Today, six Korean civic groups including the People's Solidarity for Participatory Democracy and Green Korea United presented an opposition statement to the Japanese government’s plan to begin the Rokashomura nuclear reprocessing plant, demanding the plan withdraw.
At the press conference held in front of the Japanese embassy, the civic groups pointed out that the operation of the Rokashomura nuclear reprocessing plant would catalyze the world’s nuclear proliferation. They also argued that it will deepen distrust between Japan and other nations sided with the Japanese right-wing shift, which has recently been strengthened, and could end up causing security unrest. In addition, they urged the withdraw of the operation plan of the Rokashomura nuclear reprocessing plant at once, explaining that it will become an obstacle to solving North Korea's nuclear problem and the denuclearization in the Korean peninsula.
Korea Youth Corps, Green Korea United, the People's Solidarity for Participatory Democracy, Civil Network for a Peaceful Korea, Peace Museum, and Korean Federation for Environmental Movement attended the press conference today.
Prior to the press conference, the People's Solidarity for Participatory Democracy sent the Korean government an open letter on September 2ND, to clarify its position over the Japanese government's decision to start the Rokashomura nuclear reprocessing plant.
Below is a statement from the press conference:
Withdraw the Operation Plan for the Rokashomura Nuclear Reprocessing Plant
The Rokashomura nuclear reprocessing plant in Aomori, Japan, is planned to start reprocessing 400t of atomic fuel in earnest in December, 2005. Once the reprocessing starts, 4t of plutonium will be separated from 400t of used-nuclear fuel within 2 years. Following this period, the nuclear reprocessing plant will gradually increase the amount of fuel capacity to be reprocessed, reaching the separation rate of 8t of plutonium from 800t of used-nuclear fuel every year, by 2011. This is equal to the amount of plutonium needed to produce the same type of 1,300 atomic bombs dropped on Nagasaki.
There is a rising concern that the operation of the Rokashomura nuclear reprocessing plant will worsen the local stability in North East Asia, and furthermore will threaten the international non-proliferation regime. Nevertheless, the Japanese government insists on starting the nuclear reprocessing plant. Such a move by Japan will put a brake on the international efforts for nuclear disarmament and cause new security unrest.
Therefore, we urge the Japanese government to reconsider its plan and to withdraw the plan for the operation of the Rokashomura nuclear reprocessing plant at once.
First, the operation of the Rokashomura nuclear reprocessing plant runs counter to the international efforts to stop nuclear proliferation and to furthering nuclear disarmament. Controlling uranium enrichment facilities and plutonium reprocessing complexes at an international level is considered the most important task to prevent nuclear-proliferation. Under the circumstance, Japan is the only state trying to produce a significant amount of plutonium, by operating 'commercial' reprocessing plants on a large-scale, among the non-Nuclear-Weapon-States (non-NWS). This deepens the degree of inequality within the other non-NWS who have committed to not reprocess nuclear materials, and will stir up the international non-proliferation efforts by stimulating the other non-NWS.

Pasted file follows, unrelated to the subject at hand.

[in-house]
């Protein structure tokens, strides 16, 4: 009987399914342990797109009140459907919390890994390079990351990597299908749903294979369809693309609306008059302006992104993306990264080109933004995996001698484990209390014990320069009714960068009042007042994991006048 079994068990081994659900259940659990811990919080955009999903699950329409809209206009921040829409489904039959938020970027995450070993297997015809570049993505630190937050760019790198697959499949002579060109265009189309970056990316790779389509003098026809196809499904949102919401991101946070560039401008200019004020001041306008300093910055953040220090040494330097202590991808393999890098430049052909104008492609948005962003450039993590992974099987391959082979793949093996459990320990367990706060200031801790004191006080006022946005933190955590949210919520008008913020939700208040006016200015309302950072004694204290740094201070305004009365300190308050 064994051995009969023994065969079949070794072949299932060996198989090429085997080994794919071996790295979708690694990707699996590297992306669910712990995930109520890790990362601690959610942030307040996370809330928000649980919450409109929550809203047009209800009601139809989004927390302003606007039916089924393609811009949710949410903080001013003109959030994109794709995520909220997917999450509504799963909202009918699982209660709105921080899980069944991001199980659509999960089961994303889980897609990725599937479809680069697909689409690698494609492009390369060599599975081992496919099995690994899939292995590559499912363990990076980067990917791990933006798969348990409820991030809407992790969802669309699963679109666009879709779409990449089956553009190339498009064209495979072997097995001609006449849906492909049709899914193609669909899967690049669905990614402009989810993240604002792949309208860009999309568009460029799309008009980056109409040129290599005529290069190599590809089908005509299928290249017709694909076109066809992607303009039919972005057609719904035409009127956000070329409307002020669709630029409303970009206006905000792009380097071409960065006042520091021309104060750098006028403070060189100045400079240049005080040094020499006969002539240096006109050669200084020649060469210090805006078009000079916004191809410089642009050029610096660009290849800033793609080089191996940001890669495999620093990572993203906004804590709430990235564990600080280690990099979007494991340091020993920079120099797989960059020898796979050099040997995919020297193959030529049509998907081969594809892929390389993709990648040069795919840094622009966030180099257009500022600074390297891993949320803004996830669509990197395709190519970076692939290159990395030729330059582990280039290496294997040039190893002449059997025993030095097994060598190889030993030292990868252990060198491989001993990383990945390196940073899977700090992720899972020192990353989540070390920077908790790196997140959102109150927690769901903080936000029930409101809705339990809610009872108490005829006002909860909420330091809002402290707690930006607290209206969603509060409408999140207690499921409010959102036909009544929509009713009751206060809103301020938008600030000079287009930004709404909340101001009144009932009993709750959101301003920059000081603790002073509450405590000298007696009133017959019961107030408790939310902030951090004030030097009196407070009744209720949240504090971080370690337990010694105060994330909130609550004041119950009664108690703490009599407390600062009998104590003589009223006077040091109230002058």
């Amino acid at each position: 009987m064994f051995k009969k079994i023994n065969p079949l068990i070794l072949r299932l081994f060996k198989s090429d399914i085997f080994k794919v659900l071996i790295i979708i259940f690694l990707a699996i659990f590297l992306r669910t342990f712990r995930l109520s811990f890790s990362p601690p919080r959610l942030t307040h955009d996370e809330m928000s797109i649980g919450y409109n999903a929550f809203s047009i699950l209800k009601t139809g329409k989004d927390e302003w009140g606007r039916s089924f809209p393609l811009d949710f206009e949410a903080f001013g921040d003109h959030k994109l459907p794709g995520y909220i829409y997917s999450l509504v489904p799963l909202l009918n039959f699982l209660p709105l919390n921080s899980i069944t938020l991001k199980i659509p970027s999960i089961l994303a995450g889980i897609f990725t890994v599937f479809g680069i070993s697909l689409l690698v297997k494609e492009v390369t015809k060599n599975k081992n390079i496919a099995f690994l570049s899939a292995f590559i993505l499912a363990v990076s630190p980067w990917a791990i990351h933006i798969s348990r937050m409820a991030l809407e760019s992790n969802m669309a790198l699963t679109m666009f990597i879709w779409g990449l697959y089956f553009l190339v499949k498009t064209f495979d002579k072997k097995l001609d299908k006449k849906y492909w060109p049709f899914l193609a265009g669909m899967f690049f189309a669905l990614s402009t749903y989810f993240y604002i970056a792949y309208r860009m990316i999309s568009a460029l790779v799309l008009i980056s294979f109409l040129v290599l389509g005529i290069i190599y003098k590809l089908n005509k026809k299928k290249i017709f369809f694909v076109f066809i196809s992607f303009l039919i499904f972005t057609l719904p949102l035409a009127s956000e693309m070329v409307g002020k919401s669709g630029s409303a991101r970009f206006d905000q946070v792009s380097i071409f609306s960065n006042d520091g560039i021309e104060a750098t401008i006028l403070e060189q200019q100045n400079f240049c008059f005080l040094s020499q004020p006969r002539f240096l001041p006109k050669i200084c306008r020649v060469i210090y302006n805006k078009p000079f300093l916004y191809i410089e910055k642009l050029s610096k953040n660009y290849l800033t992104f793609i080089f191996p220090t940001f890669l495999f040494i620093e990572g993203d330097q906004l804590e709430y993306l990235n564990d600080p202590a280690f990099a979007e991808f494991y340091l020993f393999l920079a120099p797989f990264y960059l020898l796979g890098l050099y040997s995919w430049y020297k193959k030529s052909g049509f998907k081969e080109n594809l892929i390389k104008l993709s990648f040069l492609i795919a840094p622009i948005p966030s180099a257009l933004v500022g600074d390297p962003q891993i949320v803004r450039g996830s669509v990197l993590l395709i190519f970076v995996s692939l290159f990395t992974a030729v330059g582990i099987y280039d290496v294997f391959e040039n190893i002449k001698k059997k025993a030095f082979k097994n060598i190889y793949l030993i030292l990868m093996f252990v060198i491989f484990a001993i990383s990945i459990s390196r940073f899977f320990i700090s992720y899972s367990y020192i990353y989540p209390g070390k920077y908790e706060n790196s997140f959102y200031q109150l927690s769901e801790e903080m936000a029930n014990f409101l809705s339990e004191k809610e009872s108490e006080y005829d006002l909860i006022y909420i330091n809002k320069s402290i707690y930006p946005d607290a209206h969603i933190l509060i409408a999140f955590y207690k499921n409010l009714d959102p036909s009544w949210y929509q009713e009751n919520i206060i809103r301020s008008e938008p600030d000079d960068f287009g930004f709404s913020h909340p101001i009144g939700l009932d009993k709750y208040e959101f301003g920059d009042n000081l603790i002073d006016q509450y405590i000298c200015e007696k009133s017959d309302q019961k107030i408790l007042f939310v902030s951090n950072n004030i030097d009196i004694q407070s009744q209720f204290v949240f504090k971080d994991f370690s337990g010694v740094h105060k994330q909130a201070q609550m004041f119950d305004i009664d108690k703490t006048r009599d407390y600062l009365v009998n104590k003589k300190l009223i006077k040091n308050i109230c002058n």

Second, it will deepen distrust between states in North East Asia and catalyze a new arms competition. Japan can already develop nuclear weapons very quickly if they make the political decision to do so. They reserve over 40t of plutonium. Japanese government says they will use all the plutonium for nuclear fuel, but in the next 5 years they will no longer have reactors where the plutonium nuclear fuel is placed so they will keep tens of tons of their plutonium in stock piles. A large-scale Japanese stock of plutonium will become a new factor of unrest in North East Asia, along with the Japanese move toward a right-wing shift and militarization.
Third, the operation of the Rokashomura reprocessing plant will be an obstacle against nuclear non-proliferation efforts regarding the North Korea nuclear issue in North East Asia. At the six party talks, which were just resumed, the Korean Peninsula is working to realize the principle of a nuclear weapons free zone-both Koreas commit to acquiring neither enrichment and reprocessing facilities- in which was agreed in the 'Declaration of South and North Korea on the Denuclearization' in 1992. At this critical conjuncture, if Japan operates the large-scale plutonium reprocessing plant, South Korea as well as North Korea may question, 'why, in North East Asia, is only Japan allowed to reprocess nuclear fuel?', causing further obstacles in the effort to solve the problems with North Korea in a quick and peaceful way.
The Japanese government needs to pay attention not only to domestic matters, but also to the internationally rising concerns, and withdraw the operation plan of the Rokashomura reprocessing plant.
In addition, the civic groups, which came here today, assure to cooperate with Japanese and international civic groups in order to force the Japanese government to withdraw the operation plan of the Rokashomura nuclear reprocessing plant.